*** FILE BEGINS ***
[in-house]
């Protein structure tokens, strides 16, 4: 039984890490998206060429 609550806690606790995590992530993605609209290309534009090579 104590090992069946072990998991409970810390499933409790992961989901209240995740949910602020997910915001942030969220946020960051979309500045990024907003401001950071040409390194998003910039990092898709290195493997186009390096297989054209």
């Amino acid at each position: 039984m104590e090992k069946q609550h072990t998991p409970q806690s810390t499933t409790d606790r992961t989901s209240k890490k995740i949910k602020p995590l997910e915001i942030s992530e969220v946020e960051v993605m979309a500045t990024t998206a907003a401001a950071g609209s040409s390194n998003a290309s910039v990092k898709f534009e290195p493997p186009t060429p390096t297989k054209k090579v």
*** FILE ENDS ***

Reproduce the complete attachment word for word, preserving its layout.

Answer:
[in-house]
């Protein structure tokens, strides 16, 4: 039984890490998206060429 609550806690606790995590992530993605609209290309534009090579 104590090992069946072990998991409970810390499933409790992961989901209240995740949910602020997910915001942030969220946020960051979309500045990024907003401001950071040409390194998003910039990092898709290195493997186009390096297989054209």
């Amino acid at each position: 039984m104590e090992k069946q609550h072990t998991p409970q806690s810390t499933t409790d606790r992961t989901s209240k890490k995740i949910k602020p995590l997910e915001i942030s992530e969220v946020e960051v993605m979309a500045t990024t998206a907003a401001a950071g609209s040409s390194n998003a290309s910039v990092k898709f534009e290195p493997p186009t060429p390096t297989k054209k090579v």